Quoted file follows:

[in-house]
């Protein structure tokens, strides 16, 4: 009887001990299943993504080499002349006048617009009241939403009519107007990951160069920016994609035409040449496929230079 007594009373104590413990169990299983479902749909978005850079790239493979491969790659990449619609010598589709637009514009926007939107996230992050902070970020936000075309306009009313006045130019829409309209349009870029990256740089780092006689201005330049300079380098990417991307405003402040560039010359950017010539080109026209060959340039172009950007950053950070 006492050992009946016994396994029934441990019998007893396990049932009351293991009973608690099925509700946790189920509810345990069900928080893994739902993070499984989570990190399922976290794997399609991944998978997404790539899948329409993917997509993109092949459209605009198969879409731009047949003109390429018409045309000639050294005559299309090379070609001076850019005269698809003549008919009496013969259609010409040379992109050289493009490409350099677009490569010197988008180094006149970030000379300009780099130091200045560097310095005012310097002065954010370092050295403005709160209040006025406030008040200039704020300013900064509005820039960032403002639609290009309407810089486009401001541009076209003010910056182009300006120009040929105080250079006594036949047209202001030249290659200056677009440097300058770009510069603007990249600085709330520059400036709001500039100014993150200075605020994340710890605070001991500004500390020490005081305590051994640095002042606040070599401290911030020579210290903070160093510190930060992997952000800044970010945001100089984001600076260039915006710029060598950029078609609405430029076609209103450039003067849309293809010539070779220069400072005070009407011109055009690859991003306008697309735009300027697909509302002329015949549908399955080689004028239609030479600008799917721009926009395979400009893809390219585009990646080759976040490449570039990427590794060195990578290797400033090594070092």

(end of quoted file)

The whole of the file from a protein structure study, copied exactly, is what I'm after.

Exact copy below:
[in-house]
């Protein structure tokens, strides 16, 4: 009887001990299943993504080499002349006048617009009241939403009519107007990951160069920016994609035409040449496929230079 007594009373104590413990169990299983479902749909978005850079790239493979491969790659990449619609010598589709637009514009926007939107996230992050902070970020936000075309306009009313006045130019829409309209349009870029990256740089780092006689201005330049300079380098990417991307405003402040560039010359950017010539080109026209060959340039172009950007950053950070 006492050992009946016994396994029934441990019998007893396990049932009351293991009973608690099925509700946790189920509810345990069900928080893994739902993070499984989570990190399922976290794997399609991944998978997404790539899948329409993917997509993109092949459209605009198969879409731009047949003109390429018409045309000639050294005559299309090379070609001076850019005269698809003549008919009496013969259609010409040379992109050289493009490409350099677009490569010197988008180094006149970030000379300009780099130091200045560097310095005012310097002065954010370092050295403005709160209040006025406030008040200039704020300013900064509005820039960032403002639609290009309407810089486009401001541009076209003010910056182009300006120009040929105080250079006594036949047209202001030249290659200056677009440097300058770009510069603007990249600085709330520059400036709001500039100014993150200075605020994340710890605070001991500004500390020490005081305590051994640095002042606040070599401290911030020579210290903070160093510190930060992997952000800044970010945001100089984001600076260039915006710029060598950029078609609405430029076609209103450039003067849309293809010539070779220069400072005070009407011109055009690859991003306008697309735009300027697909509302002329015949549908399955080689004028239609030479600008799917721009926009395979400009893809390219585009990646080759976040490449570039990427590794060195990578290797400033090594070092």